Yes, that bright green fruit with a large rubbery seed and dark leathery skin that is a source of vitamins C, E, K, and B6, as well as riboflavin, niacin, folate, pantothenic acid, magnesium, and potassium is threatening to kill careers of politicians in the mountain region. It has also exposed politicians and how they pass Bills in Parliament without reading them but rather acting like a rubber stamp for the Executive.

How The Humble Avocado Is Threatening Political Careers In Mt Kenya

It may be a healthy fruit but it is proving to be a hard one to swallow for politicians who passed the controversial Finance Act.

This fruit, which generated Ksh.19 billion in 2023, is generating a lot of heat from farmers in the Mt Kenya region and politicians from the area are starting to sweat as they rethink their support of the Finance Act 2023.

The avocado is the unanimous fruit of choice for Kenyans; it is taken in many ways but the apex is when it is served salted in fresh slices alongside fresh ripe tomatoes and dhania (coriander) as a side dish… next to a hot bowl of the beloved githeri (fried mixed maize and beans) or pilau (a Swahili themed rice dish).

Locally, avocado farming in Central Kenya has sparked a powerful and growing conversation about the taxation of farm produce right from the farm.

This follows an uproar witnessed around Central Kenya by farmers who have categorically vowed they will not pay taxes on their unprocessed produce, as prescribed by the Finance Act of 2023.

The farmers even threatened to vote out politicians who voted for the Bill saying they hoodwinked them into supporting a law that has come back to hurt them.

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Trouble started when the Kenya Kwanza administration published a Medium-Term Revenue Strategy (MTRS) proposing to tax five per cent of all produce that farmers take to the market.

There is a train of thought that there were a lot of half-truths served to Kenyans in enacting the Finance Act 2023, but no one could have provided stronger evidence than to witness the drama served on Kenya Revenue Authority (KRA) officers in Murang’a County a few weeks ago.

The KRA officers were in Murang’a to educate farmers on the use of the electronic Tax Invoice Management System (eTIMS) but things took a scary turn when the crowd of farmers and their legislative leaders heckled them and kicked them out of the meeting.

The farmers, who were gathered at Matenjagwo Stadium to listen to the KRA officers, went into an uproar when they were informed that the government was seeking to tax their beloved avocado produce right at the farm level hence the need to know how to use KRA’s eTIMS. In short, taxes had come to their doorstep without any preamble.

What took many by surprise was seeing some of the region’s legislators who passed the Finance Bill 2023, being part of the mob that shouted down the KRA officers before they hastily took off.

Many Kenyans have however been left to wonder what goes on within the August house if the concerned members, who gleefully pass bill after bill sponsored by the government, cannot spare time to comprehend how these laws will affect their people and most importantly if the people they represent agree with the proposed law.

Objections by two Members of Parliament (MPs), Kandara MP Chege Njuguna and Gatanga MP Edward Muriiu, present during the KRA and farmers meeting in Muranga left Kenyans bemused.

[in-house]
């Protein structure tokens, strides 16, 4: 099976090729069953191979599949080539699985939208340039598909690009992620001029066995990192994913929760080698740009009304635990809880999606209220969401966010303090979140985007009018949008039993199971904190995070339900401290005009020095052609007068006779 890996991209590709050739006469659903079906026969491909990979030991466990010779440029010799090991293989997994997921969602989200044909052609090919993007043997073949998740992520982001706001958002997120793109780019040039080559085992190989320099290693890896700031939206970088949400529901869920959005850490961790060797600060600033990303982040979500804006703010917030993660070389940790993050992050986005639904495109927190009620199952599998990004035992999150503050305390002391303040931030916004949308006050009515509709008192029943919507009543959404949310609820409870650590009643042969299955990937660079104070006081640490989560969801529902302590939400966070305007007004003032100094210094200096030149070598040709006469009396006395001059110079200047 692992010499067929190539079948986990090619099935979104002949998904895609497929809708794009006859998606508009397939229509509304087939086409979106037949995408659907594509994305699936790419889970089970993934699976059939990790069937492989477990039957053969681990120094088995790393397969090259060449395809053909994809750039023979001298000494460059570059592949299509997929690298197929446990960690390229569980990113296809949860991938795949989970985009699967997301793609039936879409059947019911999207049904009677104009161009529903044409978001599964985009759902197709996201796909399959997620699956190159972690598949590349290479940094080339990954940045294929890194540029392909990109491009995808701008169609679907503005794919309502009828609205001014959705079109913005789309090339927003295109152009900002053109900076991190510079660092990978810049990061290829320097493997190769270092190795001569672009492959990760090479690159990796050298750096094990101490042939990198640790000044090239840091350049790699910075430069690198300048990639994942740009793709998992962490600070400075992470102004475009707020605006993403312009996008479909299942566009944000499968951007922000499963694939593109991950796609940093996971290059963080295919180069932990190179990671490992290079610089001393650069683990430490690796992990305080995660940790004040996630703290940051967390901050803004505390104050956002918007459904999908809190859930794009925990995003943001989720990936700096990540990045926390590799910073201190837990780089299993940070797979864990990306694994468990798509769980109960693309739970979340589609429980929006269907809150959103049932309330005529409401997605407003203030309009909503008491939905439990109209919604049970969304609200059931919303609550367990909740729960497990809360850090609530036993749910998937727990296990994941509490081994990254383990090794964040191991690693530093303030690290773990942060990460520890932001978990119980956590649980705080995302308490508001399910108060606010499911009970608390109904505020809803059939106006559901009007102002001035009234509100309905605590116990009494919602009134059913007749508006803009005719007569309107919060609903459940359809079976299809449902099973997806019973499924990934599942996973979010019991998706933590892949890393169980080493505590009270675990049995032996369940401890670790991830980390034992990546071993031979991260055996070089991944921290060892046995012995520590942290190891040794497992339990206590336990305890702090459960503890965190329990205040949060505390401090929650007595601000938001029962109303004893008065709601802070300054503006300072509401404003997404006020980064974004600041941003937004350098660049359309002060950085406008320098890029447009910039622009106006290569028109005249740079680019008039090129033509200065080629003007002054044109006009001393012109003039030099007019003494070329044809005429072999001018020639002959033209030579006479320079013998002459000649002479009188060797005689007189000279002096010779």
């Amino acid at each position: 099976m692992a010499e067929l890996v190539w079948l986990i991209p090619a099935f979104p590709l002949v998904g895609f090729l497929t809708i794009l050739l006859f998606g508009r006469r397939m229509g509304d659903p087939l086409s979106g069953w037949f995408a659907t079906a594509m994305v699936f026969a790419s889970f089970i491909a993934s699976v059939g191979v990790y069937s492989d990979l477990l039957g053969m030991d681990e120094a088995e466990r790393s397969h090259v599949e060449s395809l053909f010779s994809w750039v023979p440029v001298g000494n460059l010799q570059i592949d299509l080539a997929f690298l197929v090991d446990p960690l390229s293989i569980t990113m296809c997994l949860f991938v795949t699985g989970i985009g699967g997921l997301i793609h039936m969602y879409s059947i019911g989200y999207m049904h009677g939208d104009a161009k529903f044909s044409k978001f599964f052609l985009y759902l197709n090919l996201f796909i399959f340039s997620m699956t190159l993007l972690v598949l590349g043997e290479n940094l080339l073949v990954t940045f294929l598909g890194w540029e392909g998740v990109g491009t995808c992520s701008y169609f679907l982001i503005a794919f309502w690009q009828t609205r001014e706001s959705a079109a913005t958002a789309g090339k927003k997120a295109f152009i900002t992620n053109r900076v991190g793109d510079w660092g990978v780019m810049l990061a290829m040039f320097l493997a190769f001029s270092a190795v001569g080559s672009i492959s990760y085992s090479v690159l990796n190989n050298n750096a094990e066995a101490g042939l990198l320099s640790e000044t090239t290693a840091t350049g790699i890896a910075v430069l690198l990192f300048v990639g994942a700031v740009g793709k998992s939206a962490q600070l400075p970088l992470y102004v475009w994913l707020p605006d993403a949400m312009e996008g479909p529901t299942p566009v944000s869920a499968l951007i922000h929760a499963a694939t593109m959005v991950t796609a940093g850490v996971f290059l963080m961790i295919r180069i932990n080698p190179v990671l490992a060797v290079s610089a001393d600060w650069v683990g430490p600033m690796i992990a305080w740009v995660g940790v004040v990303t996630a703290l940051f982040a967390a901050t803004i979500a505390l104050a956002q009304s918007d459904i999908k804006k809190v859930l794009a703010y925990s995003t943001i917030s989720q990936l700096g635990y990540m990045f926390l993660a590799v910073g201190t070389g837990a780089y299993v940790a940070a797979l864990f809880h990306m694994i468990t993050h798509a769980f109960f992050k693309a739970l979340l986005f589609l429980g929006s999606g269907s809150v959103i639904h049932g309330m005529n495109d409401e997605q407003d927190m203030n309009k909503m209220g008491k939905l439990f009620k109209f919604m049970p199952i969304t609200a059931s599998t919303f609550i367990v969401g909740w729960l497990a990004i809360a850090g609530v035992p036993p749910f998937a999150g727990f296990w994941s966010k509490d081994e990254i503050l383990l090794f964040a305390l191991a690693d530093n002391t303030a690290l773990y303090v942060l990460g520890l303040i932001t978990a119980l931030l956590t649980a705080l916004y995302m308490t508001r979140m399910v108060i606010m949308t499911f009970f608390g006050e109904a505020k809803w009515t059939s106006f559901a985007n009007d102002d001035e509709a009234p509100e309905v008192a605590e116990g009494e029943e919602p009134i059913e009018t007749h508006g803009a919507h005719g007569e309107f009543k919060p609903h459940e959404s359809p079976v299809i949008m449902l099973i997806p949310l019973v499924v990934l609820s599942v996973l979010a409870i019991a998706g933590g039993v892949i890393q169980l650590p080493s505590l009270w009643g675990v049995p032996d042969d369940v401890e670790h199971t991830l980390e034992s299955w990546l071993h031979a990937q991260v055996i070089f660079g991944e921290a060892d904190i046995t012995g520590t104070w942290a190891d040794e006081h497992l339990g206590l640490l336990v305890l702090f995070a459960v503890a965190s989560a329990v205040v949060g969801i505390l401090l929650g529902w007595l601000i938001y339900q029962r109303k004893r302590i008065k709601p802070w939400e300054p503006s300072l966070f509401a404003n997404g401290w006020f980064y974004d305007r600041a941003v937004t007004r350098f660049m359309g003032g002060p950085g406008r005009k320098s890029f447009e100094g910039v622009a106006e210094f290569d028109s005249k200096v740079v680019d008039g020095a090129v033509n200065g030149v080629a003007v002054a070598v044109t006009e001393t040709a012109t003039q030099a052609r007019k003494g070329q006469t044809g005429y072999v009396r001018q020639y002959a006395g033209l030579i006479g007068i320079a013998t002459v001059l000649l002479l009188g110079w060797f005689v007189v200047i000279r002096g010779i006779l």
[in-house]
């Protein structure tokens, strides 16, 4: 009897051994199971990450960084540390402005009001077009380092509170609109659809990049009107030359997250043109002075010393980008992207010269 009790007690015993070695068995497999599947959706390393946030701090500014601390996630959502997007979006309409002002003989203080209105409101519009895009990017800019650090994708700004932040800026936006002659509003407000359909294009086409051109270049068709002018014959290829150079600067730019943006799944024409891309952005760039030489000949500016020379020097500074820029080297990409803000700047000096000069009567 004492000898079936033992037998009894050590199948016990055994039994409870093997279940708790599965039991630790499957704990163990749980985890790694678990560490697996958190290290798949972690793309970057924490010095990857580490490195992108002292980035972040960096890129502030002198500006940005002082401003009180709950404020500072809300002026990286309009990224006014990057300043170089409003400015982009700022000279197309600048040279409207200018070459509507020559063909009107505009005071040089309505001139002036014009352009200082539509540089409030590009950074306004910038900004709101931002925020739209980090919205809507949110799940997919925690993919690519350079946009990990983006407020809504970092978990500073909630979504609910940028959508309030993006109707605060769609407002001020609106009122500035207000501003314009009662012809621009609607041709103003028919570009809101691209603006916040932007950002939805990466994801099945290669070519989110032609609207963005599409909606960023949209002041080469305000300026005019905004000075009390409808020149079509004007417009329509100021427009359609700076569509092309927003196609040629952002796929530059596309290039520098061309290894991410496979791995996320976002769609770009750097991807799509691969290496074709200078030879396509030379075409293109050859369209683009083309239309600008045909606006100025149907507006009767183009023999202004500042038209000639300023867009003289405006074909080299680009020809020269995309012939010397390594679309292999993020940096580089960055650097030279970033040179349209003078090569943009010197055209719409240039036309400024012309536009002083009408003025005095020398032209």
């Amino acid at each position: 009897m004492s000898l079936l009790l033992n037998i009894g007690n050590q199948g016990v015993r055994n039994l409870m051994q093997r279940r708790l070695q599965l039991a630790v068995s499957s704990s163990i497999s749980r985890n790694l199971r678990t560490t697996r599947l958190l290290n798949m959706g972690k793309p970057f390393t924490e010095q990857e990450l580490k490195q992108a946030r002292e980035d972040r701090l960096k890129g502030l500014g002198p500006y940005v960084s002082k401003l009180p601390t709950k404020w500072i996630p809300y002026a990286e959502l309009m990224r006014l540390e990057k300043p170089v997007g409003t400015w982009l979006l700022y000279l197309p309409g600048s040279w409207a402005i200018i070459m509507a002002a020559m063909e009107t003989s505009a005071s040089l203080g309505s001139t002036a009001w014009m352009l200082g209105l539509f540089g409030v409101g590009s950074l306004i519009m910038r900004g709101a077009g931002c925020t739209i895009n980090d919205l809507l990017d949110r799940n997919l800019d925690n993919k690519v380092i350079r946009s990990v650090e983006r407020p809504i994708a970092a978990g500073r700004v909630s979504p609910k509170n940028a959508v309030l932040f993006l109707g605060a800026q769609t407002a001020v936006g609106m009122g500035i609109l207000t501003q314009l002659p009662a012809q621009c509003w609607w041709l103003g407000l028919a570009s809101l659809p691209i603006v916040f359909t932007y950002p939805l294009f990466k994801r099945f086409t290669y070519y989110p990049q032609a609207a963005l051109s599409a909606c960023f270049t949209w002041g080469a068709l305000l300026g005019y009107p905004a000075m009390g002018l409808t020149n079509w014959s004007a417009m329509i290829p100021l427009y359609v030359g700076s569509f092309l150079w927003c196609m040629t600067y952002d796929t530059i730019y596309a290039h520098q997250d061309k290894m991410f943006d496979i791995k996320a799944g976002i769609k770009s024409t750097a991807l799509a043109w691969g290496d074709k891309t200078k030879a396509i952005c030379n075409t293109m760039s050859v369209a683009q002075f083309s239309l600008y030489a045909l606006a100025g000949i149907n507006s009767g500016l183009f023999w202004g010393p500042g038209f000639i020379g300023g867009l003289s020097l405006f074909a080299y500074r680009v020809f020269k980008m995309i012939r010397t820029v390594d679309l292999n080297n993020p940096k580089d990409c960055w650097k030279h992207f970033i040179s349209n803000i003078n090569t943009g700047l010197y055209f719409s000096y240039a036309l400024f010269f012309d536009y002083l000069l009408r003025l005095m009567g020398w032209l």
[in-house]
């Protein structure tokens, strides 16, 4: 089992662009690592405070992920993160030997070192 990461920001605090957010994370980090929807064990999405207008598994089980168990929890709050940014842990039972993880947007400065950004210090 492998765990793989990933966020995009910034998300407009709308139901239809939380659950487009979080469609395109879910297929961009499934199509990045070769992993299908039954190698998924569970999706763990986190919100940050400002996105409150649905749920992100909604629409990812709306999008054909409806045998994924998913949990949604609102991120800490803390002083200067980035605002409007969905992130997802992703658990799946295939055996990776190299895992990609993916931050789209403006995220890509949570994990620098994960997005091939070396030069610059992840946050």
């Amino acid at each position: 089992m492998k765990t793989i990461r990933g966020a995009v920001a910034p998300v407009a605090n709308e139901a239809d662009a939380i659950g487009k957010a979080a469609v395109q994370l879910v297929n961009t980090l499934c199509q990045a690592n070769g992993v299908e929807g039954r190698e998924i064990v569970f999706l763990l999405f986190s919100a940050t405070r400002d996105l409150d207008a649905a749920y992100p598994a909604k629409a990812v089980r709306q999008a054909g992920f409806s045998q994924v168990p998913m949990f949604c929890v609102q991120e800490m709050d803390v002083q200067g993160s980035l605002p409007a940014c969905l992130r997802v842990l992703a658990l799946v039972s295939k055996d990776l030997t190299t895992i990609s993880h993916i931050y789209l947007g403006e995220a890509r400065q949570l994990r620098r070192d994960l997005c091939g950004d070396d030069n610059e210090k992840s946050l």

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Mr Njuguna told the gathering: “We are telling the government; we are not going to pay those avocado taxes. What the government needs to do is subsidize the avocado, which means helping the farmers, not killing them. We refuse our farmers to be killed. Hiyo maneno tumekataa kabisa.”

With these words, an avalanche of criticism and condemnation of government moves to collect taxes from farmers gathered ground and soon it became an issue and stand from the mountain.

One politician watching all the chaos with glee is Githunguri MP Gathoni wa Wamuchomba, the only UDA MP who did not vote for the Finance Act 2024.

Two weeks ago, she faulted the government for introducing the farm produce tax to the detriment of farmers.

The noise from the mountain threatened to turn into a full-blown volcano and the country’s second-in-command Rigathi Gachagua waded into the discussion promising amendments to recently implemented financial laws to prevent double taxation on avocados.

“I have called a meeting tomorrow (Wednesday) with the Cabinet Secretaries for National Treasury and Agriculture, representatives of the fruit farmers, exporters and aggregators and the Kenya Revenue Authority so we can agree on the way forward in the implementation of the clause in the Act. We are a listening government and we value consultations,” he said when he hosted avocado industry stakeholders for a consultative meeting at his Karen residence.

The stakeholders committee will sit to seek a ‘temporary solution’ to remove the Electronic Tax Invoice Management System (e-TIMS) requirement on avocado farmers.

“It is true that we have challenges in the Finance Act and tomorrow’s (Wednesday) meeting will establish a first aid strategy even as our MPs embark on the long process of amending the Finance Act which has a due process to be followed,” Gachagua said.

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Interestingly, President Ruto has not publicly spoken about the raging debate; hence letting the conversation take an independent course that might most probably show the true stand of the people.

Will this calm the rumbling mountain? We wait.

By Vincent Obadha

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